Warner Brothers has advertised a new Batman-associated movie called “Joker” for months. Recently there has been publicity about controversial violence in the film, which appeared in theaters last weekend.

Its director (and co-writer) Todd Phillips has made news replying to critics of movie violence. And Phillips’ association with the project was going to draw attention to it anyway.

He has given us a lot of good movies in the recent past — “The Hangover,” “Road Trip,” and “Old School,” for example. So no wonder the comic book movie fans among us were anxious to see what he did with one of the best-known villains in all superherodom. The Joker is the pasty-faced crook who we’ve seen portrayed by Caesar Romero, Heath Ledger, Jared Lito and Jack Nicholson.

The new movie, it turns out, is all about Joaquin Phoenix’s take on the larcenous laugher. His version is mentally unstable to begin with and going steadily more so as he loses his illusions about his mother and about his talent as a stand-up comic, and as he loses the support of his psychological case worker, whose job is sacrificed to government cuts.

He lives in what seems to be the early ’70s. That dating explains the music, which includes a couple of Cream songs and Gary Glitter’s once ubiquitous “Rock and Roll Part 2.” This Joker needs music because he is increasingly occupied with dancing.

The dancing is creepy. Phoenix seems remarkably scrawny and fluid. His character claims to have a condition which causes him to laugh at inappropriate moments.

This and the assertion of his mother (Frances Conroy) that he was born to make the world smile has got him working as a party clown and trying out at a tiny comedy club. His odd behavior and appearance get him beaten by groups a couple of times.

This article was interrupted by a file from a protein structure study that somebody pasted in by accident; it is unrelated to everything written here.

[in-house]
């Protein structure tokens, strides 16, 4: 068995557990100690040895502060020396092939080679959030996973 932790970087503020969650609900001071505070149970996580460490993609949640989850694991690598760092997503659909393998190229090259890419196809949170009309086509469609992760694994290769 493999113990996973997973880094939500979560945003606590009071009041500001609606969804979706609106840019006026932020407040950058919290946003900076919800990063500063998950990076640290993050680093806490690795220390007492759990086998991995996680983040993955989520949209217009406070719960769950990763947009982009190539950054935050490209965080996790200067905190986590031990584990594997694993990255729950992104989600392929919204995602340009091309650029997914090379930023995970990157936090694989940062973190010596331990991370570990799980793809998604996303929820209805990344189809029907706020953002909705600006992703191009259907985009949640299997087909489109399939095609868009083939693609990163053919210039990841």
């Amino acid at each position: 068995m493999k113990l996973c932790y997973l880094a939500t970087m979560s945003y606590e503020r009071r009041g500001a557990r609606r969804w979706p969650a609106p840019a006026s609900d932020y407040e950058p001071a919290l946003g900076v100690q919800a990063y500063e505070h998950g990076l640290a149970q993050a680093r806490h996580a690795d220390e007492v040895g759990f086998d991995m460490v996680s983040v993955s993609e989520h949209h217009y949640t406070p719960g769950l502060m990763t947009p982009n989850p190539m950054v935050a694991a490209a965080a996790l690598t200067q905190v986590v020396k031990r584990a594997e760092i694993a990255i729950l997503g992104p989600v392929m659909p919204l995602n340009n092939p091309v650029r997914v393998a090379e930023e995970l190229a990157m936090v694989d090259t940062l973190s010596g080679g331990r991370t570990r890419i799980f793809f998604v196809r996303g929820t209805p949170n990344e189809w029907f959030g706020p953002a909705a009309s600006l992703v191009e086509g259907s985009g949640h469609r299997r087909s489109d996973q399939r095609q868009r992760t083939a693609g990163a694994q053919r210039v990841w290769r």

This happens on the subway the second time. And he has a revolver with him, which he uses on three disheveled young men who are later identified as “Wall Street” types.

Financial jealousy (in what the movie suggests are bad economic times) causes this killing to signal the start of riots against the rich, the look of which seem inspired by the “Occupy” movement of a few years back. “Occupiers” sometimes wore Guy Fawkes masks, in reference to another movie.

Here the protesters wear clown masks. Our anti-hero can escape the authorities by mingling with the hundreds of other guys dressed as tiny car drivers.

What the rioters do seems almost beside the point. The point is Phoenix’s imaginative and energetic writhing. He wriggles himself over to the gates of stately Wayne Manor to claim that Bruce’s father is also his, and he wiggles down to the television studio where he will be a guest on a late night talk show that is obviously based on Johnny Carson’s old “Tonight” show.

An hour into the film, viewers may well be bored. Events pick up in the second half. But ticket holders will be expecting two big events at the end of the movie. Neither occurs.

This isn’t to say there isn’t a climax. But it isn’t what the story has led us to expect, and it comes a little early. And then the film dithers away whatever charge its gory violence has earned it.

In fact, those who are serious about how movies are made are going to wonder if the last 20 minutes of “Joker” weren’t reshot or cobbled together out of footage intended to lead to other resolutions.

Certainly these viewers will note that Phillips has been watching Paddy Chayefsky’s masterpiece “Network.” And the movies the elder Wayne attends — “Modern Times,” the referential “Blow-Out” and “Zorro, the Gay Blade” — are all worth noting.

Not that one knows for sure why they were selected. Any more than one is sure why “Joker’s” Joaquin Phoenix dances.

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